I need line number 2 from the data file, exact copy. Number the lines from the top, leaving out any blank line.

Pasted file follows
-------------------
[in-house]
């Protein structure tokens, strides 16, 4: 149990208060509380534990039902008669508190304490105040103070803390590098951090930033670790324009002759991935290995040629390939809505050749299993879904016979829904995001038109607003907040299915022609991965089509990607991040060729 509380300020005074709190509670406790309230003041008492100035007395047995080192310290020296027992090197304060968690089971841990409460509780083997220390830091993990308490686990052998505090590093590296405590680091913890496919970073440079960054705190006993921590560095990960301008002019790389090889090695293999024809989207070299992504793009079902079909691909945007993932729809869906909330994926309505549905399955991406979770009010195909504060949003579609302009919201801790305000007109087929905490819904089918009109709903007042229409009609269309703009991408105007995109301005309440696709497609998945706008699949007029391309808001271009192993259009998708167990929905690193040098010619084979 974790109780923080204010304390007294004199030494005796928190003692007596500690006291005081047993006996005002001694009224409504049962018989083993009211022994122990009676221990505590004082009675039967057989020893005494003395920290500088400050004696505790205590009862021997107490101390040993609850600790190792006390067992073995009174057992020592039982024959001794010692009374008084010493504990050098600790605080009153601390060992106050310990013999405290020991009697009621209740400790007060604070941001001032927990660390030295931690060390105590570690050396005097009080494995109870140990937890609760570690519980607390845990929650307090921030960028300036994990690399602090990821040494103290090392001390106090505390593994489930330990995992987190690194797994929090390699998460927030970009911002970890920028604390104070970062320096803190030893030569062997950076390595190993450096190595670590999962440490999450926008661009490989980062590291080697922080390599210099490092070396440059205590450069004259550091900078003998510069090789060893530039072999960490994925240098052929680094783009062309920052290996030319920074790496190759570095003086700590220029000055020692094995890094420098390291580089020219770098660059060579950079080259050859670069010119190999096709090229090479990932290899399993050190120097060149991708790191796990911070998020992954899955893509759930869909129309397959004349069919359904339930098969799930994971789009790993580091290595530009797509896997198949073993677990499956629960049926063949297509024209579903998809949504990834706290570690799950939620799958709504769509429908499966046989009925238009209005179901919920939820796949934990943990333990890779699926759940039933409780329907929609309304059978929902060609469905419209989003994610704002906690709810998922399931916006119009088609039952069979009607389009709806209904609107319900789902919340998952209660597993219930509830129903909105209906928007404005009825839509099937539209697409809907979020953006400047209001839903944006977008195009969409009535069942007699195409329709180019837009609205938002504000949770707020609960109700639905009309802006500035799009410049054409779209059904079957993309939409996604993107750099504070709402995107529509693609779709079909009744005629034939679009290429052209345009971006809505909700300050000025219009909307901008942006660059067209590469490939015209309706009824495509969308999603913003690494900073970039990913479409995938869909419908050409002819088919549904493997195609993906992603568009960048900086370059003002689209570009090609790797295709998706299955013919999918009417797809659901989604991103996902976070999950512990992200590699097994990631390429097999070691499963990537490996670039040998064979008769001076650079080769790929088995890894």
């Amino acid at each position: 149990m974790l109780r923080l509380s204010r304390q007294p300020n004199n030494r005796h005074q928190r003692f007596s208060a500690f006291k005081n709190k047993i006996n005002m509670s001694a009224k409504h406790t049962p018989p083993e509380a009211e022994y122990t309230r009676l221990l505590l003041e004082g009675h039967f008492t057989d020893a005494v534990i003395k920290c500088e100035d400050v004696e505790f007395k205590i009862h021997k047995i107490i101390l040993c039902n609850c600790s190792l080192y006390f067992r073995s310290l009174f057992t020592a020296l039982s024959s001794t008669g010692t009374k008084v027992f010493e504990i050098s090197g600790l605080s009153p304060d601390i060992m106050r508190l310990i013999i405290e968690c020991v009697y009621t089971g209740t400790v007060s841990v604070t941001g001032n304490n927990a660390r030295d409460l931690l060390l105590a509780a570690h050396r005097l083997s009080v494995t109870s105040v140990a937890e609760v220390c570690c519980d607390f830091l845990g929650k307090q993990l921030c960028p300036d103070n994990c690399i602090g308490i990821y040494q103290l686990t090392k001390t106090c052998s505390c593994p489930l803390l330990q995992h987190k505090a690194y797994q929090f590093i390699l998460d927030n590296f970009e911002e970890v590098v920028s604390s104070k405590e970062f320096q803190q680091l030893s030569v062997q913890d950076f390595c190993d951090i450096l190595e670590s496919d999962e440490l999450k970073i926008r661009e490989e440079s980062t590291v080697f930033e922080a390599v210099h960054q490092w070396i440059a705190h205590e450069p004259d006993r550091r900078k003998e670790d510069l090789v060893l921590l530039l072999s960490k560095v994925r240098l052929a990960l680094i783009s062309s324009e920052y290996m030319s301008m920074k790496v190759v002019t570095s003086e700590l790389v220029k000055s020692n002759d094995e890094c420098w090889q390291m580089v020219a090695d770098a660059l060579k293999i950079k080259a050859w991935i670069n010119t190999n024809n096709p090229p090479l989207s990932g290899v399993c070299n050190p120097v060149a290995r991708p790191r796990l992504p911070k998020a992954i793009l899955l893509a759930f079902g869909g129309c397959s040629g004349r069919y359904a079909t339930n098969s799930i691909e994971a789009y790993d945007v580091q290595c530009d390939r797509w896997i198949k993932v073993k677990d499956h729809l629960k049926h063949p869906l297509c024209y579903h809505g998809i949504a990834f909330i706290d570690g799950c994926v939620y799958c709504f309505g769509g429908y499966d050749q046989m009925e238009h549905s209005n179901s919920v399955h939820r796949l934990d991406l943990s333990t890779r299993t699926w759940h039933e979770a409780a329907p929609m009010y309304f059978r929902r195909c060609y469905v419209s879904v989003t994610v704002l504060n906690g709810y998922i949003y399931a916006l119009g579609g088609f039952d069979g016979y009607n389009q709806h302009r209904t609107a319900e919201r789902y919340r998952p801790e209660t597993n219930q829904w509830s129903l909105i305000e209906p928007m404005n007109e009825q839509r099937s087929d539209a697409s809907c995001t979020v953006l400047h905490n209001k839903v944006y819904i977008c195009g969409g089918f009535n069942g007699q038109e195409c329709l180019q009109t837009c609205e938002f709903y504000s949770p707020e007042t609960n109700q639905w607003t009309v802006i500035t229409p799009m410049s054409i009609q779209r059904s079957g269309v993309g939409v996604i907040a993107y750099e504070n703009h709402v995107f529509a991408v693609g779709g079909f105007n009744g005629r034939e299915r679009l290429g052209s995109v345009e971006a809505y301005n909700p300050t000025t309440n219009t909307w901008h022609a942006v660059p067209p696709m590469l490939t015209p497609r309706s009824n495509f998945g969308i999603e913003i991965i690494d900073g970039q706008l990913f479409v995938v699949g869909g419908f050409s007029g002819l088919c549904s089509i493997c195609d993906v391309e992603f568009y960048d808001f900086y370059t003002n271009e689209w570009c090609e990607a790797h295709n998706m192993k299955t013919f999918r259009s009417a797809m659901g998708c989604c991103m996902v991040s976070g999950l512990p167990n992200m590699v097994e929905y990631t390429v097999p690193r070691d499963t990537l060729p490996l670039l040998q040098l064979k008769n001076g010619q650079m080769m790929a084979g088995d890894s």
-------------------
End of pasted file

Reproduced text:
């Protein structure tokens, strides 16, 4: 149990208060509380534990039902008669508190304490105040103070803390590098951090930033670790324009002759991935290995040629390939809505050749299993879904016979829904995001038109607003907040299915022609991965089509990607991040060729 509380300020005074709190509670406790309230003041008492100035007395047995080192310290020296027992090197304060968690089971841990409460509780083997220390830091993990308490686990052998505090590093590296405590680091913890496919970073440079960054705190006993921590560095990960301008002019790389090889090695293999024809989207070299992504793009079902079909691909945007993932729809869906909330994926309505549905399955991406979770009010195909504060949003579609302009919201801790305000007109087929905490819904089918009109709903007042229409009609269309703009991408105007995109301005309440696709497609998945706008699949007029391309808001271009192993259009998708167990929905690193040098010619084979 974790109780923080204010304390007294004199030494005796928190003692007596500690006291005081047993006996005002001694009224409504049962018989083993009211022994122990009676221990505590004082009675039967057989020893005494003395920290500088400050004696505790205590009862021997107490101390040993609850600790190792006390067992073995009174057992020592039982024959001794010692009374008084010493504990050098600790605080009153601390060992106050310990013999405290020991009697009621209740400790007060604070941001001032927990660390030295931690060390105590570690050396005097009080494995109870140990937890609760570690519980607390845990929650307090921030960028300036994990690399602090990821040494103290090392001390106090505390593994489930330990995992987190690194797994929090390699998460927030970009911002970890920028604390104070970062320096803190030893030569062997950076390595190993450096190595670590999962440490999450926008661009490989980062590291080697922080390599210099490092070396440059205590450069004259550091900078003998510069090789060893530039072999960490994925240098052929680094783009062309920052290996030319920074790496190759570095003086700590220029000055020692094995890094420098390291580089020219770098660059060579950079080259050859670069010119190999096709090229090479990932290899399993050190120097060149991708790191796990911070998020992954899955893509759930869909129309397959004349069919359904339930098969799930994971789009790993580091290595530009797509896997198949073993677990499956629960049926063949297509024209579903998809949504990834706290570690799950939620799958709504769509429908499966046989009925238009209005179901919920939820796949934990943990333990890779699926759940039933409780329907929609309304059978929902060609469905419209989003994610704002906690709810998922399931916006119009088609039952069979009607389009709806209904609107319900789902919340998952209660597993219930509830129903909105209906928007404005009825839509099937539209697409809907979020953006400047209001839903944006977008195009969409009535069942007699195409329709180019837009609205938002504000949770707020609960109700639905009309802006500035799009410049054409779209059904079957993309939409996604993107750099504070709402995107529509693609779709079909009744005629034939679009290429052209345009971006809505909700300050000025219009909307901008942006660059067209590469490939015209309706009824495509969308999603913003690494900073970039990913479409995938869909419908050409002819088919549904493997195609993906992603568009960048900086370059003002689209570009090609790797295709998706299955013919999918009417797809659901989604991103996902976070999950512990992200590699097994990631390429097999070691499963990537490996670039040998064979008769001076650079080769790929088995890894």